We host a roundtable discussion about the terrorist attacks, and the response to them, in New York, New Jersey and St. Cloud, Minnesota, where a man named Dahir Adan is accused of knifing 10 people. After police arrested 28-year-old Ahmad Khan Rahami, a suspect in Saturday’s bombings, concern has grown that the government may overreact with security measures and individuals may carry out hate crimes. “There is fear for our own personal security, especially for American Muslim women who identify as Muslim via wearing the hijab,” says Debbie Almontaser, president of the Muslim Community Network. We also speak with Ramzi Kassem, professor of law at the City University of New York School of Law, where he directs the Immigrant & Non-Citizen Rights Clinic.
AMY GOODMAN: On Monday, police arrested 28-year-old Ahmad Khan Rahami, a suspect in Saturday’s bombings in Manhattan and New Jersey, after a shootout in Linden, New Jersey. Rahami was injured during the shootout and taken to a hospital for surgery. He’s now been charged with five counts of attempted murder of a law enforcement officer, as well as weapons charges. Police say they identified Rahami from surveillance video.
We are broadcasting here in Chelsea, right between the two sites in the neighborhood, one on 23rd Street, which—where a bomb did explode, and four blocks away, on 27th Street, which did not explode. Police described the device on 27th Street as a pressure cooker bomb connected to a flip phone, packed with shrapnel and wired to detonate. According to law enforcement officials, his fingerprint was found on the pressure cooker bomb, along with a handwritten note that authorities say contained references to other attacks, including the Boston Marathon bombing. Authorities say Rahami may also be linked to a pipe bomb that exploded in a garbage can earlier Saturday morning in Seaside Park, New Jersey.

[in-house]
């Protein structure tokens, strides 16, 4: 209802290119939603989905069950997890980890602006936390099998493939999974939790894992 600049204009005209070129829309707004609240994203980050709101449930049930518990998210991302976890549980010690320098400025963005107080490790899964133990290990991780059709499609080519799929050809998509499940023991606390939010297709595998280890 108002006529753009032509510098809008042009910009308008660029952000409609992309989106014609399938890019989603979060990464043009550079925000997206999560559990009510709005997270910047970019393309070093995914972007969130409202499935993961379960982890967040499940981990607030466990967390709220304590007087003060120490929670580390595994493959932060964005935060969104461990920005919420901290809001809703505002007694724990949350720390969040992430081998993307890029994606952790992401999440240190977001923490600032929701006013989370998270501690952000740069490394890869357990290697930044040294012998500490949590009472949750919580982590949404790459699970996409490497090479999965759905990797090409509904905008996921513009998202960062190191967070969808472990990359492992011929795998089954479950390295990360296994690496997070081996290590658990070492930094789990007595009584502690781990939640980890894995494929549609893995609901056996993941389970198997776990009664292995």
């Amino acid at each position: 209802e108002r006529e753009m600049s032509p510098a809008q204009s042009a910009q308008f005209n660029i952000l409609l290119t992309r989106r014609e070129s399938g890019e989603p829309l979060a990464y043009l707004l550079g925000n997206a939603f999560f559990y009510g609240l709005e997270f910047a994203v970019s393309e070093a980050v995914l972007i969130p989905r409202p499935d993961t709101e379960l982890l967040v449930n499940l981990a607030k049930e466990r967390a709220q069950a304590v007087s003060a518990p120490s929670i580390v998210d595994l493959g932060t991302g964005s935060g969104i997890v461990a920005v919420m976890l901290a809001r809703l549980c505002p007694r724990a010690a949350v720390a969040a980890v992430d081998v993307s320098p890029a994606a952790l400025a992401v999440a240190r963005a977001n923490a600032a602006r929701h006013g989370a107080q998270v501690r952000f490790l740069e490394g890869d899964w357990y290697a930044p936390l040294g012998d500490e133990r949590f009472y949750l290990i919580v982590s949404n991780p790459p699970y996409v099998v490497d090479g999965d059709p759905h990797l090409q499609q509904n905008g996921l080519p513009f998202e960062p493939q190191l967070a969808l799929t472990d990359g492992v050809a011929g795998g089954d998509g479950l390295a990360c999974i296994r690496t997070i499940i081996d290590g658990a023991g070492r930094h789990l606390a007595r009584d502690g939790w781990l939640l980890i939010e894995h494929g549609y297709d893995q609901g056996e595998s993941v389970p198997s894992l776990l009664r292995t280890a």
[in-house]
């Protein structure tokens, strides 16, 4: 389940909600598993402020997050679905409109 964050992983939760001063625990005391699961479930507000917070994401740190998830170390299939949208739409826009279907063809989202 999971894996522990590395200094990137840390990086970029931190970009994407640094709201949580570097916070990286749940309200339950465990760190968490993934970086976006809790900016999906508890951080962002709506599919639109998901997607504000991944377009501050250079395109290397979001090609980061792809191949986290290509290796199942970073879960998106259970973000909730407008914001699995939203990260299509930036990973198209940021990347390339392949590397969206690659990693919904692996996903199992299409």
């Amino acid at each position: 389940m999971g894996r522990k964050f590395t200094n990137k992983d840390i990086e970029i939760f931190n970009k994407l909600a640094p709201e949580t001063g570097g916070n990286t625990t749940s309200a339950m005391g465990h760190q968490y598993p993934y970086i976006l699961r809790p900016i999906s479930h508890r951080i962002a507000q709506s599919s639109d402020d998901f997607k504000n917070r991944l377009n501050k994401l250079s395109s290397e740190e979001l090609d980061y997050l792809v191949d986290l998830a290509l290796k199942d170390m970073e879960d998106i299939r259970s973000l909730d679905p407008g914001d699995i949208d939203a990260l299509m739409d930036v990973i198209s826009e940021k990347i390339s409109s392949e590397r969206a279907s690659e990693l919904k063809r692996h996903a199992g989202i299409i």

New details emerged about Rahami and his family throughout Monday. Rahami, born in Afghanistan, is a naturalized American citizen who was living in Elizabeth, New Jersey. He had traveled to Afghanistan, to Pakistan, and lived in Quetta for a time. He traveled several times over the last few years. During his return trips back to the United States, he went through secondary screenings at airports. On Monday, New York Mayor de Blasio called the bombings “an act of terror.”
Meanwhile, in St. Cloud, Minnesota, another victim of Saturday’s stabbing attack has come forward, bringing the number of victims to 10. Authorities have not yet named the suspected attacker, who was killed by an off-duty police officer, but his family identified him as 22-year-old Dahir Adan, who was born in Kenya of Somali descent. He grew up in the United States. An ISIS website claimed responsibility, calling the assailant a “soldier of the Islamic State.” Authorities say it’s being investigated as an attack of terrorism.
Well, today we’re hosting a roundtable discussion for the hour about the attacks and the response to them. We’ll go to break, and then we’ll be joined by people from Philadelphia, from St. Cloud, Minnesota, and from right here in New York. Stay with us.